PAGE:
You know the drill by now. Clout asks politicians three “hot seat” questions every Election Day.

Sometime the answers make news, as on Tuesday, when Gov. Tom Wolf gave Attorney General Josh Shapiro a tacit endorsement in the 2022 race for governor.

Often they dodge, but that can be just as newsy, showing us what politicians don’t want to discuss.

Few would address, during their primary election hot seat sessions in May, if they thought John “Johnny Doc” Dougherty would be convicted, acquitted, or plead guilty in the federal case against him and seven others from politically potent Local 98 of the International Brotherhood of Electrical Workers.

We posed our questions to 25 politicians Tuesday during lunch at the Famous 4th Street Deli in Queen Village and Relish in West Oak Lane:

  • Will Mayor Jim Kenney run for governor in 2022?
  • Will City Councilman Bobby Henon, who was indicted with Dougherty, be retained as Council majority leader in January?
  • Which Democrat would you like to see drop out of the 2020 presidential race today?

On Kenney, Wolf said, “I dunno. That’s my guy right there,” pointing at Shapiro, who is expected to seek a second term as attorney general next year and then run for governor in 2022. Having made news, Wolf dodged the other questions.

Shapiro, rarely an off-the-cuff speaker, said we’d have to ask Kenney if he’s running and then also dodged the other questions.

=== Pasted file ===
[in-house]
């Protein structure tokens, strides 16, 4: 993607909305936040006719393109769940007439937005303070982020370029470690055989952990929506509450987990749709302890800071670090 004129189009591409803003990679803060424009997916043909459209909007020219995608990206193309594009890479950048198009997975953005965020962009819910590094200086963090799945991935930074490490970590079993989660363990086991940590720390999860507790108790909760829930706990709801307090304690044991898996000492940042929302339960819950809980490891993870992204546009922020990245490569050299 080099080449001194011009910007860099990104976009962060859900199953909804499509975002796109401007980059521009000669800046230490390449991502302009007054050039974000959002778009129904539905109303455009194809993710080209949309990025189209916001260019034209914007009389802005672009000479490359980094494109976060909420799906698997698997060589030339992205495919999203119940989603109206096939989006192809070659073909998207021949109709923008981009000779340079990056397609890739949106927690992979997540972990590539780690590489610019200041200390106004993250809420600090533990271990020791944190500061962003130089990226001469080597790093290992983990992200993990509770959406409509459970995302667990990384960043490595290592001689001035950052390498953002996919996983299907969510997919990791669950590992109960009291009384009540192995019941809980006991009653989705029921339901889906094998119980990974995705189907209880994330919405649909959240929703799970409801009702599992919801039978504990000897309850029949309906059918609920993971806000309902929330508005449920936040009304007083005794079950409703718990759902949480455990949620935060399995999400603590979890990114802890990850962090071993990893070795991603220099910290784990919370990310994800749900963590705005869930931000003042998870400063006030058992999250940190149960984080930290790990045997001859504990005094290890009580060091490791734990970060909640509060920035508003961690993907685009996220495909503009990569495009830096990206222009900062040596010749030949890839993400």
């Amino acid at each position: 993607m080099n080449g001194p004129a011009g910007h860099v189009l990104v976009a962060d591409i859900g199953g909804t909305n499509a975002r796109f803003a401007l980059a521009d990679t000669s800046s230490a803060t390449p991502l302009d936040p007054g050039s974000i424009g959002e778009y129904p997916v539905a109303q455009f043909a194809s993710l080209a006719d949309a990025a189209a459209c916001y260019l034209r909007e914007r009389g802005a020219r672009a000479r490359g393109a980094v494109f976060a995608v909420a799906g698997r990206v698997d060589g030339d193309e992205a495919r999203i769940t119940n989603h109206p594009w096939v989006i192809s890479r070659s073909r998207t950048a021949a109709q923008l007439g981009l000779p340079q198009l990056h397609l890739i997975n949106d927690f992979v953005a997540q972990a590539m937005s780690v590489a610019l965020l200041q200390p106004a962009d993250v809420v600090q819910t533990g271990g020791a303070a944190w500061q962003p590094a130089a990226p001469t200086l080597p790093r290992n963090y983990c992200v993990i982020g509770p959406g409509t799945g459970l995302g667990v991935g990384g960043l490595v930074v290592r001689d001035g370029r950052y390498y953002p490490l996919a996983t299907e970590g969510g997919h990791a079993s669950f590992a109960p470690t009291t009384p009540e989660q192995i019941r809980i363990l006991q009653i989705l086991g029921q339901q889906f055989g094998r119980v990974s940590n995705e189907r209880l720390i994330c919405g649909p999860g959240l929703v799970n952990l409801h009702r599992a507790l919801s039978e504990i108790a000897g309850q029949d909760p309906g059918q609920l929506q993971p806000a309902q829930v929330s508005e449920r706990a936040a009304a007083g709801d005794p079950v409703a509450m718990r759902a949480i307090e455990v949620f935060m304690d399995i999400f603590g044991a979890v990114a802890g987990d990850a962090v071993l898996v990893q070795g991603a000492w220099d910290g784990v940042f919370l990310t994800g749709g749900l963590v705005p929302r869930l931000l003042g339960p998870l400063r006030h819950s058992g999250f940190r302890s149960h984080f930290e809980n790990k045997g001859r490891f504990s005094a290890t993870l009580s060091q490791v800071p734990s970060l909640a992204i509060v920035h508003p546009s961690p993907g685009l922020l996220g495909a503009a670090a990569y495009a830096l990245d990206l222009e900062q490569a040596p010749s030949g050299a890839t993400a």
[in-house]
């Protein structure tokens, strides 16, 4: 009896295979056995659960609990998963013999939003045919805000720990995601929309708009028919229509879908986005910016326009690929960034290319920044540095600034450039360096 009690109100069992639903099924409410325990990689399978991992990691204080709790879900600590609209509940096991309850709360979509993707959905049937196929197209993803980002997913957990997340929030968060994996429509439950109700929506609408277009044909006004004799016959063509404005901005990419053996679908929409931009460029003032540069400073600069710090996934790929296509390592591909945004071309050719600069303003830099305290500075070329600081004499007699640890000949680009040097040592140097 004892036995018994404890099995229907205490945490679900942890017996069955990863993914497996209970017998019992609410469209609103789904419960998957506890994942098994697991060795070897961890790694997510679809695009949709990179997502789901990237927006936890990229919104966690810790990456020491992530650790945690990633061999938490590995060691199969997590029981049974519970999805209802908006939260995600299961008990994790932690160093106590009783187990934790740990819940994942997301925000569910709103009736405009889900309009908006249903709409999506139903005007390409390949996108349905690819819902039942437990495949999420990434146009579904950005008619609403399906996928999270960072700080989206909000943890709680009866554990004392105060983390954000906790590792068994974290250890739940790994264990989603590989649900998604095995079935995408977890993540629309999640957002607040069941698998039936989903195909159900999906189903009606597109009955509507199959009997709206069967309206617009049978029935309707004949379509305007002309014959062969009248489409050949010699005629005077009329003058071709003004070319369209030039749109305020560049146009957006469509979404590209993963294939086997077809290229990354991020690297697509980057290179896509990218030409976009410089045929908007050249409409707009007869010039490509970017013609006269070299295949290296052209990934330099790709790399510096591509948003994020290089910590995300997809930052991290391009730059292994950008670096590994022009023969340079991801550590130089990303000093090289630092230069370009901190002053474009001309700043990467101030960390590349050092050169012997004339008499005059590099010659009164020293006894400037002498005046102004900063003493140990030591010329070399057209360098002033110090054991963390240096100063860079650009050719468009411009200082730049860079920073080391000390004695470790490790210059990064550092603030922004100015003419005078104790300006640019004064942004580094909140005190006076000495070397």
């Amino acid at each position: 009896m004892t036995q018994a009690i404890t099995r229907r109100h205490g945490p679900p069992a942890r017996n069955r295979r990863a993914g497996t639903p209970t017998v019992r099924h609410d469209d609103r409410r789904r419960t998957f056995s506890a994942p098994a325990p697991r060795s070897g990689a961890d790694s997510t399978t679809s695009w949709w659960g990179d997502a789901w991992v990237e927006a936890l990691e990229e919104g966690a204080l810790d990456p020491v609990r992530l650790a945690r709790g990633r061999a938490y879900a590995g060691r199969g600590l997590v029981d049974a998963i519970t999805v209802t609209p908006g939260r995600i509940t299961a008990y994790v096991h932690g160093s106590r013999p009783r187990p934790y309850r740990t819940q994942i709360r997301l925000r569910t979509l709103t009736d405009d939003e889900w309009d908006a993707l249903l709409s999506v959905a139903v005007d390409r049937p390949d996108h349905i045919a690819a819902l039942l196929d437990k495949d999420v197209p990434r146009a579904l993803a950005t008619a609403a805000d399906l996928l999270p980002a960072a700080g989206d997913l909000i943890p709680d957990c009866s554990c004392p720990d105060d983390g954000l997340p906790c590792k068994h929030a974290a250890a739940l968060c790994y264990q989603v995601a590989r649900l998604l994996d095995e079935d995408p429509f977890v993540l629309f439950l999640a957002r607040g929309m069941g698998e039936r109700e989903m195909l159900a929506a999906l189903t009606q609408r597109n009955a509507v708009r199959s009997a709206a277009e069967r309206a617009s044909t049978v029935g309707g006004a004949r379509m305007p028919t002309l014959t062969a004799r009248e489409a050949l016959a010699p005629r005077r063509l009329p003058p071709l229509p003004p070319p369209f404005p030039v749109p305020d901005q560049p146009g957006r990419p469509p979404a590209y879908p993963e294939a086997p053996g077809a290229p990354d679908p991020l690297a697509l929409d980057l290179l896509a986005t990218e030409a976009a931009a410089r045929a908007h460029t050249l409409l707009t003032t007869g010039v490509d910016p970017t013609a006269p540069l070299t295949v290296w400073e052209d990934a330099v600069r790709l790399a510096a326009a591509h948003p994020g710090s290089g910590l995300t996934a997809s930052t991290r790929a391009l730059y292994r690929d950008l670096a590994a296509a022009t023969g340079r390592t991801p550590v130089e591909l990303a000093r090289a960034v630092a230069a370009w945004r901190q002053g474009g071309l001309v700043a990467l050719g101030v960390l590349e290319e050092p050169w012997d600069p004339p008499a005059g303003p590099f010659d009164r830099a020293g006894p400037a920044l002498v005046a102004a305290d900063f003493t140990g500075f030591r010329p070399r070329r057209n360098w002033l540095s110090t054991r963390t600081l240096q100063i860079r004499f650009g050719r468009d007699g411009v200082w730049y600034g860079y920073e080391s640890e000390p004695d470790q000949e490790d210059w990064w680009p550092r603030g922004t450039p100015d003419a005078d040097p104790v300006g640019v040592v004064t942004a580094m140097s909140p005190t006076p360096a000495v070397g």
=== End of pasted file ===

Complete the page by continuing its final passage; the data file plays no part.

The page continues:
Kenney seemed uncertain and surprised. (Clout wants credit if that becomes his 2022 campaign slogan.) The Inquirer reported last week that Kenney is mulling a run.

“It’s certainly a possibility, but I don’t know,” Kenney said. “You’re asking everybody if I’m running for governor?” He too dodged the other questions.

State Treasurer Joe Torsella, another potential 2022 contender, answered the Kenney question by quoting Ed Rendell, a mayor who went on to be governor.

“Ed Rendell always said being mayor was more fun,” Torsella said. “So if I had to guess, no.”

Torsella had “no idea” about Henon and, after 45 seconds of deep thought, offered up that entrepreneur Andrew Yang should drop his bid for president. But then Torsella second-guessed himself, saying Yang “has some interesting ideas.”

Some other answers:

City Controller Rebecca Rhynhart said a Kenney run seems unlikely but “stranger things have happened in politics." She said Henon would be reelected as majority leader “as long as he’s found not guilty.” All of the Local 98 defendants have pleaded not guilty. Their trial is in September. Rhynhart also wanted some candidates to drop out of the presidential race but offered no specific names.

Councilwoman Helen Gym said it would be “surprising” but possible that Kenney runs. She called Henon “a good majority leader” but wondered if someone else will run for the post. And she wished former Vice President Joe Biden would “get behind one of the other Democrats.”

Councilwoman Maria Quiñones-Sánchez called a Kenney run “not likely" and said “hopefully not” about Henon as majority leader. She’d also like to see U.S. Sen. Cory Booker of New Jersey bow out.

Councilman Curtis Jones Jr. thinks Kenney will run. And Jones, who lost the post of majority leader to Henon in January 2016, expects Henon to face the same fate. Jones also wants Booker to bail.